But, if we are staying in the realm of subjectivity, then I completely understand and agree with your sentiment that people whose expectations are consistently at odds with outcomes are probably outliers. Which side of the mean they fall on depends upon the nature of their deviation. There might be people who are always pleasantly surprised with what they receive. They might be just as aberrant as their opposite counterparts. Do we complain that they expect too little?

Russell writes:

The logic here seems quite circular...if you pay for something and are disappointed by what you receive, well then, you are just a narcissist.

There also seems to be an implication that an individual human being's reputation works exactly like that of a company. This is clearly wrong - AIG has no feelings, no wife, no dog.

I think there is some good insight embedded here but would like to see the relative/absolute issues fleshed out and dealt with a bit more.

Max M writes:

Then again, it may be that we actually live in a place where other people are, on average, really are bad drivers. I think Phily is #1 for "Bad Drivers" in general, Miami is #1 for "Road Rage", etc.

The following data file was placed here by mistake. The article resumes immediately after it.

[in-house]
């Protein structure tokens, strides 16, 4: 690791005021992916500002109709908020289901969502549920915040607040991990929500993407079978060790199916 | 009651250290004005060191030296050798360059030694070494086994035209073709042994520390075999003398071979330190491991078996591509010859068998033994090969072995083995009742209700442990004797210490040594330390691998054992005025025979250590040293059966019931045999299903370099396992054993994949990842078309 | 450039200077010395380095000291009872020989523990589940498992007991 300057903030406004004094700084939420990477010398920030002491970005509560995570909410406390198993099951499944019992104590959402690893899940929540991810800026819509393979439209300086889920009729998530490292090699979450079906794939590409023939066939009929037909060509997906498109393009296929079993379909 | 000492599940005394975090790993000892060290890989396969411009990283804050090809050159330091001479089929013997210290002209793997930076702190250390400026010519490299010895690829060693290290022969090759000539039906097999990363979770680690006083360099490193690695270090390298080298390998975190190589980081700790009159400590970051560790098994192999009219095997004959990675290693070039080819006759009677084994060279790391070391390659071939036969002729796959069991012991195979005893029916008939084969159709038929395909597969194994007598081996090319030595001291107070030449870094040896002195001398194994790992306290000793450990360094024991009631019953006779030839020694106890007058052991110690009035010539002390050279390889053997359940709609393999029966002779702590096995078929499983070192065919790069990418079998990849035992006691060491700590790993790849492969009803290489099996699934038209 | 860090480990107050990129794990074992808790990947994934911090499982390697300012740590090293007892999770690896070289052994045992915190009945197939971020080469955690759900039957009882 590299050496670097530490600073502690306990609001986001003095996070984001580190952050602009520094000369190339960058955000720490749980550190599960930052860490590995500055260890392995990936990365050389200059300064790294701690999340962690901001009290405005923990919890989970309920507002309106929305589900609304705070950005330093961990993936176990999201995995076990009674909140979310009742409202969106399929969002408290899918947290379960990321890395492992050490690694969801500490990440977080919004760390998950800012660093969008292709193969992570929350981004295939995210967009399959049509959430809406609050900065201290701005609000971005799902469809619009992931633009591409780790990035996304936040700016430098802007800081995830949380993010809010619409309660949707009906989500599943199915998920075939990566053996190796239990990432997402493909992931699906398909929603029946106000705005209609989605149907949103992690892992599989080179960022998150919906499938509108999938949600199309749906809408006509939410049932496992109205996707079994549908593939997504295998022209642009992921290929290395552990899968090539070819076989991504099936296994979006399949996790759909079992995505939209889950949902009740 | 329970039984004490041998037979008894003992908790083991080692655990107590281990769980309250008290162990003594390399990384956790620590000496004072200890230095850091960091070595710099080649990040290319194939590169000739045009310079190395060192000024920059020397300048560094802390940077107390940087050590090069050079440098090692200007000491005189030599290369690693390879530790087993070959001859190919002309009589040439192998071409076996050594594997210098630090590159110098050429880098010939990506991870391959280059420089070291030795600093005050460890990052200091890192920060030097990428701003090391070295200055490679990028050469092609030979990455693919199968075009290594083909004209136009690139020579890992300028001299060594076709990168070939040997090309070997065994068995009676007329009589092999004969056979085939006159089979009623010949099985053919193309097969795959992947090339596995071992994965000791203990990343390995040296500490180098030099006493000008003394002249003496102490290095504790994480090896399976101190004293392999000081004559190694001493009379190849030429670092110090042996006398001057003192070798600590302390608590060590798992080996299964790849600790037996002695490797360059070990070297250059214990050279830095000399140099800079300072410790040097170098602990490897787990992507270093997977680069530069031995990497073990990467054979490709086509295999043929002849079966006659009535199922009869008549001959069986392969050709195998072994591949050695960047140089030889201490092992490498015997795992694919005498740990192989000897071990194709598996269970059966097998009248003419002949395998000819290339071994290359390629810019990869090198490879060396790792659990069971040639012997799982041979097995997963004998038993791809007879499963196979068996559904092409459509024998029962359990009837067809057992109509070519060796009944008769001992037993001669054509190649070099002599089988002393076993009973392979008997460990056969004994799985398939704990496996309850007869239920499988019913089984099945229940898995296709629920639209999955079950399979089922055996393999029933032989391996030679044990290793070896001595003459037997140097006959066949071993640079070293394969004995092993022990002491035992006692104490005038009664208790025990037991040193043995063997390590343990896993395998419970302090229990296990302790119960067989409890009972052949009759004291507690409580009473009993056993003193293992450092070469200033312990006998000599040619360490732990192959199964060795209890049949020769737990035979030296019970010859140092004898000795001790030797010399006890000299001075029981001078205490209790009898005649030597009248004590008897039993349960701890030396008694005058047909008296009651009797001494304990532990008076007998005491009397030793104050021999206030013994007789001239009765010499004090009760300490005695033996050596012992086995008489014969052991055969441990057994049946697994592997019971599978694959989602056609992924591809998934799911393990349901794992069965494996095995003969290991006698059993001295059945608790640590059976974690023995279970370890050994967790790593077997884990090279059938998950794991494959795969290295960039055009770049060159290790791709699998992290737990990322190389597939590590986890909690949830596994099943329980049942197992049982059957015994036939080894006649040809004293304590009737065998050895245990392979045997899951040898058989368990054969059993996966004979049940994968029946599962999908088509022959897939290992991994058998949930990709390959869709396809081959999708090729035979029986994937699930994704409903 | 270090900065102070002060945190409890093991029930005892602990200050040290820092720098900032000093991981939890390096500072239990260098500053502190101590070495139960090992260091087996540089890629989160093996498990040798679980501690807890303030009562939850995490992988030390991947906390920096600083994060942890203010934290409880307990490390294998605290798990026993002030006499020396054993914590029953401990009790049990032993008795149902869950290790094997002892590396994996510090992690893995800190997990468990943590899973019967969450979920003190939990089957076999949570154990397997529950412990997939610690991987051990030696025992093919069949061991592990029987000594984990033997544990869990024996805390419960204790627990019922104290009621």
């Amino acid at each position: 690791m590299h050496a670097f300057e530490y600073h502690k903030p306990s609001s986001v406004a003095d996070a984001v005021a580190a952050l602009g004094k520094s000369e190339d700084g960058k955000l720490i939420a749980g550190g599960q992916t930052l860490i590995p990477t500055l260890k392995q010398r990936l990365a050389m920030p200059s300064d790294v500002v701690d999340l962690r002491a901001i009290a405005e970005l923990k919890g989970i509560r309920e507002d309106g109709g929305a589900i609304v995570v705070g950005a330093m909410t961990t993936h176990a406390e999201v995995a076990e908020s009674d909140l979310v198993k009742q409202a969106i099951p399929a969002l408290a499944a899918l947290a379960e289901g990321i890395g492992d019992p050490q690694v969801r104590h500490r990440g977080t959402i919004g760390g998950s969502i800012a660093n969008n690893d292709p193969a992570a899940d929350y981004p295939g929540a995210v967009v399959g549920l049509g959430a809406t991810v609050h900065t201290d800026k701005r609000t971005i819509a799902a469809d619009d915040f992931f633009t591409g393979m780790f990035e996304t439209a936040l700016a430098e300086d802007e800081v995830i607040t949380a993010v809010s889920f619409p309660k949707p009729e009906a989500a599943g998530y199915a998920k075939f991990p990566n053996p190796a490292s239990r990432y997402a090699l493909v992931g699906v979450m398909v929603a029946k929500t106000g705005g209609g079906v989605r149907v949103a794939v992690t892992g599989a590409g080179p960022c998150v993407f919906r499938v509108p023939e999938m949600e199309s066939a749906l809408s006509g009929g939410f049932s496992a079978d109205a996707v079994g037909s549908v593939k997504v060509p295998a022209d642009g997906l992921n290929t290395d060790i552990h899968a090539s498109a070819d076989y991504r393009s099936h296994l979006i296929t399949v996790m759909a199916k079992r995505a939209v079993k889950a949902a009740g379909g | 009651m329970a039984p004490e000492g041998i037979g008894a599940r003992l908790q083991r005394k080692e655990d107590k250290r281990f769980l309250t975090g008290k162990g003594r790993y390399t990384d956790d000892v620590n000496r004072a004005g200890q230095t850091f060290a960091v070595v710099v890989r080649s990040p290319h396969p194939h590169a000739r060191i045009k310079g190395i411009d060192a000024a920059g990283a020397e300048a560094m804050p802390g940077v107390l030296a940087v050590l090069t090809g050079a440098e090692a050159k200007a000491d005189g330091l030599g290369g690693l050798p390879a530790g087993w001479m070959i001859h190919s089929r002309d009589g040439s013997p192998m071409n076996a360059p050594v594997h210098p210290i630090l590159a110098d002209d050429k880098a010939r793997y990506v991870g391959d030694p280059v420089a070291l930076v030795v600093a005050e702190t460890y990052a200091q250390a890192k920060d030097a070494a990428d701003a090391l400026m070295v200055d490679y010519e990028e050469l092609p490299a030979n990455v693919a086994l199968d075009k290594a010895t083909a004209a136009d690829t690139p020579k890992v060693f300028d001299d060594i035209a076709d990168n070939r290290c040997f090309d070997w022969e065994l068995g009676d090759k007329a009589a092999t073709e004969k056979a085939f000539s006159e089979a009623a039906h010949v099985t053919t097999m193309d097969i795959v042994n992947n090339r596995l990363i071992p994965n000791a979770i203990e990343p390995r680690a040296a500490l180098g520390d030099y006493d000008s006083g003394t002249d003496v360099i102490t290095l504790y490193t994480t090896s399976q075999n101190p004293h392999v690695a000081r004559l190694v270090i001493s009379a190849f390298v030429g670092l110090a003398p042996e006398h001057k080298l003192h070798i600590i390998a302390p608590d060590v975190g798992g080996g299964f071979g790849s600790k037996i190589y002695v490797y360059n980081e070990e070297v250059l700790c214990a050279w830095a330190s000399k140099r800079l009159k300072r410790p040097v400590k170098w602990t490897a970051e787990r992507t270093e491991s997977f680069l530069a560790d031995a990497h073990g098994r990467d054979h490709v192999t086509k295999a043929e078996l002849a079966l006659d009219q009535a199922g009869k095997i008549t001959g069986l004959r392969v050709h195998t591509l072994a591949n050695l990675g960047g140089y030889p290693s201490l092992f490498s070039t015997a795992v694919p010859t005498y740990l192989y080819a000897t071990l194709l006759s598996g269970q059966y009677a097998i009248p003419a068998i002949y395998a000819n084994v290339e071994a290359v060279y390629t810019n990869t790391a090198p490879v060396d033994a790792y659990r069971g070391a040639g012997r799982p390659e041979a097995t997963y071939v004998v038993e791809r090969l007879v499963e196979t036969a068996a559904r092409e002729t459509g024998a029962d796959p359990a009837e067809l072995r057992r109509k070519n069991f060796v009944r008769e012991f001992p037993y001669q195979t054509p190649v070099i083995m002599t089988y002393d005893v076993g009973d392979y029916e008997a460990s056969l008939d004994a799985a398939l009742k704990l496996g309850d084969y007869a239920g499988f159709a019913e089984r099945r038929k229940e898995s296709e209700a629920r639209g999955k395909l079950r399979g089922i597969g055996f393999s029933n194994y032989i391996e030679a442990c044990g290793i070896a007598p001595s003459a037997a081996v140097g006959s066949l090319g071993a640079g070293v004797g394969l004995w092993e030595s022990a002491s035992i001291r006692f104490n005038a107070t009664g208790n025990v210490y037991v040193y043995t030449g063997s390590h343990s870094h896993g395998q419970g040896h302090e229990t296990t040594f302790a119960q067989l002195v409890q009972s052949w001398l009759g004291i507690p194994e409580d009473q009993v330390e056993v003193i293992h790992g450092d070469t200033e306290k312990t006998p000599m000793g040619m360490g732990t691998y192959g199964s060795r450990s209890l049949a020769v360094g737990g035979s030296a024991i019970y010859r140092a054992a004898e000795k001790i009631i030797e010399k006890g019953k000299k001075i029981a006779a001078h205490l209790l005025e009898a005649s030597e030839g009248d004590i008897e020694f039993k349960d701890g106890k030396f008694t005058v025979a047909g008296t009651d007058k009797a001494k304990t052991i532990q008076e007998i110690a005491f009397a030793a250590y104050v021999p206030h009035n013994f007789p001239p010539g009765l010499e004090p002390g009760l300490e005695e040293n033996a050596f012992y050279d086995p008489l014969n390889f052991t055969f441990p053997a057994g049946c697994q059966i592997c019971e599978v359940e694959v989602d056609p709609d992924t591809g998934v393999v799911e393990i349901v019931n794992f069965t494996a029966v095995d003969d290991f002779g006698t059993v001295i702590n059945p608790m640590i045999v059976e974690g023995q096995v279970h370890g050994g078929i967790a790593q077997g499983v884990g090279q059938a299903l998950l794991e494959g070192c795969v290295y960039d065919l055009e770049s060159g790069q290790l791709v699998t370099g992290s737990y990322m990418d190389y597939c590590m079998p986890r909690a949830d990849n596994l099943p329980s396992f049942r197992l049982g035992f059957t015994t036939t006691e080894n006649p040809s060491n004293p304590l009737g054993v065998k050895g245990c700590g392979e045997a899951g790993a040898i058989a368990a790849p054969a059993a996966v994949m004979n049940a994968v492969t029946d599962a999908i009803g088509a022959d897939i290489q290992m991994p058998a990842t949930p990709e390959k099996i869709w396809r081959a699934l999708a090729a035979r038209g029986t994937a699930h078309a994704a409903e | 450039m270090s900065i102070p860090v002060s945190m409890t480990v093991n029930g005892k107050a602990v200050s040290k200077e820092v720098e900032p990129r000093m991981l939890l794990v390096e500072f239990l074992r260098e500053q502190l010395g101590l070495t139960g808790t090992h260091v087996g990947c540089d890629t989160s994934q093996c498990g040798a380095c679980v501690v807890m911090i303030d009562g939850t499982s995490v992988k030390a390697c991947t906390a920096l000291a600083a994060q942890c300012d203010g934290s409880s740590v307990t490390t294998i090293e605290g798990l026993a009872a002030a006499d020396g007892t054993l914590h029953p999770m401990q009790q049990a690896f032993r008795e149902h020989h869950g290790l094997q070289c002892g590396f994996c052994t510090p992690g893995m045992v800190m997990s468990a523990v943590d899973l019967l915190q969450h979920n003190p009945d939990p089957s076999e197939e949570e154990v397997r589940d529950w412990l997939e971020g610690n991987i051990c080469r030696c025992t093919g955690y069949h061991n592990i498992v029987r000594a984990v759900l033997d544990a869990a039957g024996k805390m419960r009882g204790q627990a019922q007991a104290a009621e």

http://query.nytimes.com/gst/fullpage.html?res=9E06E6D71031F93BA25755C0A9609C8B63

http://www.msnbc.msn.com/id/18665115/

Sprinkle in some over-generalization bias and you've got your cocktail for "Everyone else is a REALLY bad driver".

Doug T writes:

Raise your hand if you're an above average driver....

SydB writes:

Actually, this whole post seems over the top hyperbolic.

"Do you want to know the clearest sign that someone is a bad driver? If they think everyone else is a bad driver. Why do these people imagine that everyone else is a bad driver? Because they have unreasonably high expectations about the kind of treatment other people owe them. The clash between their inflated expectations and reality is the cause of their bitterness.


Really? The "clearest sign?" Maybe the clearest sign is an accident and violation record.

SydB writes: